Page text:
The "More input!" scene - Imagine a world where a robot like Short Circuit's Johnny 5 could tap into a cloud-based database of information specially for robots (TriStar Pictures)

In the 1986 family sci-fi film Short Circuit, experimental military robot Johnny 5 becomes "alive" after being struck by lightning and suddenly has an insatiable thirst of knowledge about the human world.

Johnny 5 begins devouring all the books, newspapers and TV content he can find in Stephanie Speck's (Ally Sheedy) house, and keeps asking her for "More input!"

Now researchers from Cornell University, Stanford University and Brown University have designed a system that can do the same thing – Robo Brain, a large-scale cloud-based computational system that can teach robots by downloading content from the internet.

Robo Brain is currently using big data to process and crunch through huge amounts of information from publicly available internet sources, such as 120,000 YouTube videos, one billion images and 100 million online tutorials and electrical appliance manuals.

Researchers hope to create a central database server of information for robots, and as Robo Brain learns, to have the public help improve the system by logging onto the Robo Brain website and providing more input, as well as correcting how the robot is leaning.

Structured deep learning

The idea is for the robot's computer brain to be able to learn to recognise objects and know what they are used for, as well as to identify human behaviour and language, which the researchers call "structured deep learning".

Using this concept, the information downloaded from the internet is stored in the Robo Brain on many separate levels of abstraction, so for example, if the robot were to see an Easy Chair (a large, soft, comfortable chair), it would understand that the Easy Chair was a type of chair from the chair family.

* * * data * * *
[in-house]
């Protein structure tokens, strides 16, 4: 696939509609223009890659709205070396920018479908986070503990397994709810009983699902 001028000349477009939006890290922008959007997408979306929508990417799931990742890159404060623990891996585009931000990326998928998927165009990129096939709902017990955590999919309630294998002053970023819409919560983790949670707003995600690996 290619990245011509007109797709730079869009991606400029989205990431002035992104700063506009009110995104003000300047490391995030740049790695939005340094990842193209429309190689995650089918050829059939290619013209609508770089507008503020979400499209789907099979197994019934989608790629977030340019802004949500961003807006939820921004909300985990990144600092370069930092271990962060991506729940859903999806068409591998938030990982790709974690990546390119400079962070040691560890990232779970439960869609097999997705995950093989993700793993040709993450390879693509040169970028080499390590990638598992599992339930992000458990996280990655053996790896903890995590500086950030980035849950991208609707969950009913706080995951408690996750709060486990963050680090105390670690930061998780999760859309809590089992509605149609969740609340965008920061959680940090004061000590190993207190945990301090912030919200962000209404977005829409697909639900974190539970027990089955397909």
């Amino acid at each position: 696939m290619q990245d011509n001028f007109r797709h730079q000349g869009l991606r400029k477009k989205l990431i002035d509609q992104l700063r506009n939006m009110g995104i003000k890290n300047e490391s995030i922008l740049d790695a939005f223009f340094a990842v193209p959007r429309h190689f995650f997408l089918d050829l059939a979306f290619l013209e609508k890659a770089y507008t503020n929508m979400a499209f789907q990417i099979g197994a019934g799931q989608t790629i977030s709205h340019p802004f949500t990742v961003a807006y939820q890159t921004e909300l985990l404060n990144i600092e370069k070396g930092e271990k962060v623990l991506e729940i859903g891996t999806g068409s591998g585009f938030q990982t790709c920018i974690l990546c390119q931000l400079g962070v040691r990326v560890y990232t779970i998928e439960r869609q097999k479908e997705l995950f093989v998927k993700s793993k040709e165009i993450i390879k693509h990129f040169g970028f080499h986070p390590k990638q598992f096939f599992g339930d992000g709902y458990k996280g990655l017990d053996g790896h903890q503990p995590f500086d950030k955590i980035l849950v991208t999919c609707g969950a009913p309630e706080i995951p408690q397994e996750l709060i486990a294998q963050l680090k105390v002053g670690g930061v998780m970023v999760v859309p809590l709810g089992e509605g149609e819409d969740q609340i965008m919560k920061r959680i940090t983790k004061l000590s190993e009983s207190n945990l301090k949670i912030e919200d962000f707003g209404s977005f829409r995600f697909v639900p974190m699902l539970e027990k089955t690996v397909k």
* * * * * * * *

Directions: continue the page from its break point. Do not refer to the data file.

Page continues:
Next, the robot would recognise that chairs are used as furniture, so humans would use it to sit on. Finally, the robot would also understand that humans can sit down even without a chair, i.e. with a bench, stool, or on the ground.

"Our laptops and cell phones have access to all the information we want. If a robot encounters a situation it hasn't seen before it can query Robo Brain in the cloud," said Ashutosh Saxena, assistant professor of computer science at Cornell University.

Markov mathematical model

The robot computer brain uses the Markov mathematical model to store the information. The model allows the information to be represented graphically as a set of points (known as "nodes") that are connected by lines (edges), similar to a spider diagram.

Aditya Jami, a visiting researcher at Cornell who designed the large-scale database for the brain, said: "The Robo Brain will look like a gigantic, branching graph with abilities for multidimensional queries."

Each node could represent parts of an image, an action or an object, and each node is assigned a probability, i.e. how much you can vary the node and still be correct.

The Robo Brain works by forming its own chain and then looking for the next link of the chain of information by comparing what it sees to a piece of information in the knowledge base that matches the computer's probability limits.

Creating a huge database of information that robots can easily understand could vastly improve artificial intelligence and machine learning in robots today.

The Robo Brain project is supported by big names like Google, Microsoft and Qualcomm, as well as US agencies including the National Robotics Initiative, the National Science Foundation, the Office of Naval Research and the Army Research Office.